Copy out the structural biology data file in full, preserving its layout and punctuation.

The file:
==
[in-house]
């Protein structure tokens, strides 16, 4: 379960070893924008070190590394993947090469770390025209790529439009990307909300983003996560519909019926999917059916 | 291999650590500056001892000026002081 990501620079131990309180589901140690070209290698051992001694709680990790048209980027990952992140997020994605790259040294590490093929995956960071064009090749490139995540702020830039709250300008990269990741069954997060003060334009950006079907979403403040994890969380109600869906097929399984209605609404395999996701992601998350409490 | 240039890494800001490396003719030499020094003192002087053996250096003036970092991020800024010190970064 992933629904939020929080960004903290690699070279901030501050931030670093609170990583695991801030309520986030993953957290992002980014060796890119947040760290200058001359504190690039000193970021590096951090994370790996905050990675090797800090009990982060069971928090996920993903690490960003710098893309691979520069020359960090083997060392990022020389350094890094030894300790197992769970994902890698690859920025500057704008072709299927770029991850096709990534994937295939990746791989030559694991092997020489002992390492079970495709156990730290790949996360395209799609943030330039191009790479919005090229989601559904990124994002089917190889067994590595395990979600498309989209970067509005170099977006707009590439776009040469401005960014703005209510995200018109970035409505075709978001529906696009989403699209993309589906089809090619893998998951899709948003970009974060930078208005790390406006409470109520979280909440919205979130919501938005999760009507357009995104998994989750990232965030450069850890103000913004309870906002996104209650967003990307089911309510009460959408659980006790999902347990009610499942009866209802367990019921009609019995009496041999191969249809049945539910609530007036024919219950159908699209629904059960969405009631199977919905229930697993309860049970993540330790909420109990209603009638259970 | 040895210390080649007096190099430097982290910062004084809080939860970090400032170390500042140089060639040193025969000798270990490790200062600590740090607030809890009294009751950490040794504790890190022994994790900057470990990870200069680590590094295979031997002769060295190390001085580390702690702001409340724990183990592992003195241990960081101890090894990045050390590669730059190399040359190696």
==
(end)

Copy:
[in-house]
């Protein structure tokens, strides 16, 4: 379960070893924008070190590394993947090469770390025209790529439009990307909300983003996560519909019926999917059916 | 291999650590500056001892000026002081 990501620079131990309180589901140690070209290698051992001694709680990790048209980027990952992140997020994605790259040294590490093929995956960071064009090749490139995540702020830039709250300008990269990741069954997060003060334009950006079907979403403040994890969380109600869906097929399984209605609404395999996701992601998350409490 | 240039890494800001490396003719030499020094003192002087053996250096003036970092991020800024010190970064 992933629904939020929080960004903290690699070279901030501050931030670093609170990583695991801030309520986030993953957290992002980014060796890119947040760290200058001359504190690039000193970021590096951090994370790996905050990675090797800090009990982060069971928090996920993903690490960003710098893309691979520069020359960090083997060392990022020389350094890094030894300790197992769970994902890698690859920025500057704008072709299927770029991850096709990534994937295939990746791989030559694991092997020489002992390492079970495709156990730290790949996360395209799609943030330039191009790479919005090229989601559904990124994002089917190889067994590595395990979600498309989209970067509005170099977006707009590439776009040469401005960014703005209510995200018109970035409505075709978001529906696009989403699209993309589906089809090619893998998951899709948003970009974060930078208005790390406006409470109520979280909440919205979130919501938005999760009507357009995104998994989750990232965030450069850890103000913004309870906002996104209650967003990307089911309510009460959408659980006790999902347990009610499942009866209802367990019921009609019995009496041999191969249809049945539910609530007036024919219950159908699209629904059960969405009631199977919905229930697993309860049970993540330790909420109990209603009638259970 | 040895210390080649007096190099430097982290910062004084809080939860970090400032170390500042140089060639040193025969000798270990490790200062600590740090607030809890009294009751950490040794504790890190022994994790900057470990990870200069680590590094295979031997002769060295190390001085580390702690702001409340724990183990592992003195241990960081101890090894990045050390590669730059190399040359190696």